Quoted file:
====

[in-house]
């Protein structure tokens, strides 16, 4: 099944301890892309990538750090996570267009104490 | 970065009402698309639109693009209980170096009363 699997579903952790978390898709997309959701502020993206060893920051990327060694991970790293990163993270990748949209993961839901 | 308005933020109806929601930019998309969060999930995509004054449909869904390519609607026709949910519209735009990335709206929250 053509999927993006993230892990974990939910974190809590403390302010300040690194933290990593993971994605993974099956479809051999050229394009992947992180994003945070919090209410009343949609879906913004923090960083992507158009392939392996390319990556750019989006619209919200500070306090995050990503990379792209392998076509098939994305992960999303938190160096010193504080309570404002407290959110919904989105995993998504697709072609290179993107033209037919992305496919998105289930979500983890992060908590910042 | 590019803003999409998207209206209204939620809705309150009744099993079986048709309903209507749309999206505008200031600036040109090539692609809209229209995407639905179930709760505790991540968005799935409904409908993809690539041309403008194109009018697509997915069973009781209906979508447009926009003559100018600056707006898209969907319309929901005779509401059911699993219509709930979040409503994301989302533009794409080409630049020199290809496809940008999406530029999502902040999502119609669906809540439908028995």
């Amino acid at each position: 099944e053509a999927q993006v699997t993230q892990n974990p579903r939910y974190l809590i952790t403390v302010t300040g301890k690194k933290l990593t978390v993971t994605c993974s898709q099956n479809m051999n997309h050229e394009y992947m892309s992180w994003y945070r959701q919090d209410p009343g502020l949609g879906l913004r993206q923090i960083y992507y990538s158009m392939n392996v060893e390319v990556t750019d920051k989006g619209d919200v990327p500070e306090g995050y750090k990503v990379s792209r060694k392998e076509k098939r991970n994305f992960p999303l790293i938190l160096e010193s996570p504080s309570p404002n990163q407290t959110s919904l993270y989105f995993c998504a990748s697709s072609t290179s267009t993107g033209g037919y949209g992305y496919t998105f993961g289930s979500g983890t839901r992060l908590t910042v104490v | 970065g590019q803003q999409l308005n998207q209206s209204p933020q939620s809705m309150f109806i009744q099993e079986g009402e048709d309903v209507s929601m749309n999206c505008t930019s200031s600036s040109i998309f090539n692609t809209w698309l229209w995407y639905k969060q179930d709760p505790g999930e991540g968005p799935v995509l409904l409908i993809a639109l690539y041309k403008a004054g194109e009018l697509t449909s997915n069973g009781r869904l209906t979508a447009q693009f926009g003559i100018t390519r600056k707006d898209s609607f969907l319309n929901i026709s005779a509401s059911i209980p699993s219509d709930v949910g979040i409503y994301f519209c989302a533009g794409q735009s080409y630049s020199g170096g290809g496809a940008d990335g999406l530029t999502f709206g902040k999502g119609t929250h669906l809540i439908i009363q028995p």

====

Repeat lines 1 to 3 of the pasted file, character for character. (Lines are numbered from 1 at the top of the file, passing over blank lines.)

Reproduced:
[in-house]
């Protein structure tokens, strides 16, 4: 099944301890892309990538750090996570267009104490 | 970065009402698309639109693009209980170096009363 699997579903952790978390898709997309959701502020993206060893920051990327060694991970790293990163993270990748949209993961839901 | 308005933020109806929601930019998309969060999930995509004054449909869904390519609607026709949910519209735009990335709206929250 053509999927993006993230892990974990939910974190809590403390302010300040690194933290990593993971994605993974099956479809051999050229394009992947992180994003945070919090209410009343949609879906913004923090960083992507158009392939392996390319990556750019989006619209919200500070306090995050990503990379792209392998076509098939994305992960999303938190160096010193504080309570404002407290959110919904989105995993998504697709072609290179993107033209037919992305496919998105289930979500983890992060908590910042 | 590019803003999409998207209206209204939620809705309150009744099993079986048709309903209507749309999206505008200031600036040109090539692609809209229209995407639905179930709760505790991540968005799935409904409908993809690539041309403008194109009018697509997915069973009781209906979508447009926009003559100018600056707006898209969907319309929901005779509401059911699993219509709930979040409503994301989302533009794409080409630049020199290809496809940008999406530029999502902040999502119609669906809540439908028995």
């Amino acid at each position: 099944e053509a999927q993006v699997t993230q892990n974990p579903r939910y974190l809590i952790t403390v302010t300040g301890k690194k933290l990593t978390v993971t994605c993974s898709q099956n479809m051999n997309h050229e394009y992947m892309s992180w994003y945070r959701q919090d209410p009343g502020l949609g879906l913004r993206q923090i960083y992507y990538s158009m392939n392996v060893e390319v990556t750019d920051k989006g619209d919200v990327p500070e306090g995050y750090k990503v990379s792209r060694k392998e076509k098939r991970n994305f992960p999303l790293i938190l160096e010193s996570p504080s309570p404002n990163q407290t959110s919904l993270y989105f995993c998504a990748s697709s072609t290179s267009t993107g033209g037919y949209g992305y496919t998105f993961g289930s979500g983890t839901r992060l908590t910042v104490v | 970065g590019q803003q999409l308005n998207q209206s209204p933020q939620s809705m309150f109806i009744q099993e079986g009402e048709d309903v209507s929601m749309n999206c505008t930019s200031s600036s040109i998309f090539n692609t809209w698309l229209w995407y639905k969060q179930d709760p505790g999930e991540g968005p799935v995509l409904l409908i993809a639109l690539y041309k403008a004054g194109e009018l697509t449909s997915n069973g009781r869904l209906t979508a447009q693009f926009g003559i100018t390519r600056k707006d898209s609607f969907l319309n929901i026709s005779a509401s059911i209980p699993s219509d709930v949910g979040i409503y994301f519209c989302a533009g794409q735009s080409y630049s020199g170096g290809g496809a940008d990335g999406l530029t999502f709206g902040k999502g119609t929250h669906l809540i439908i009363q028995p």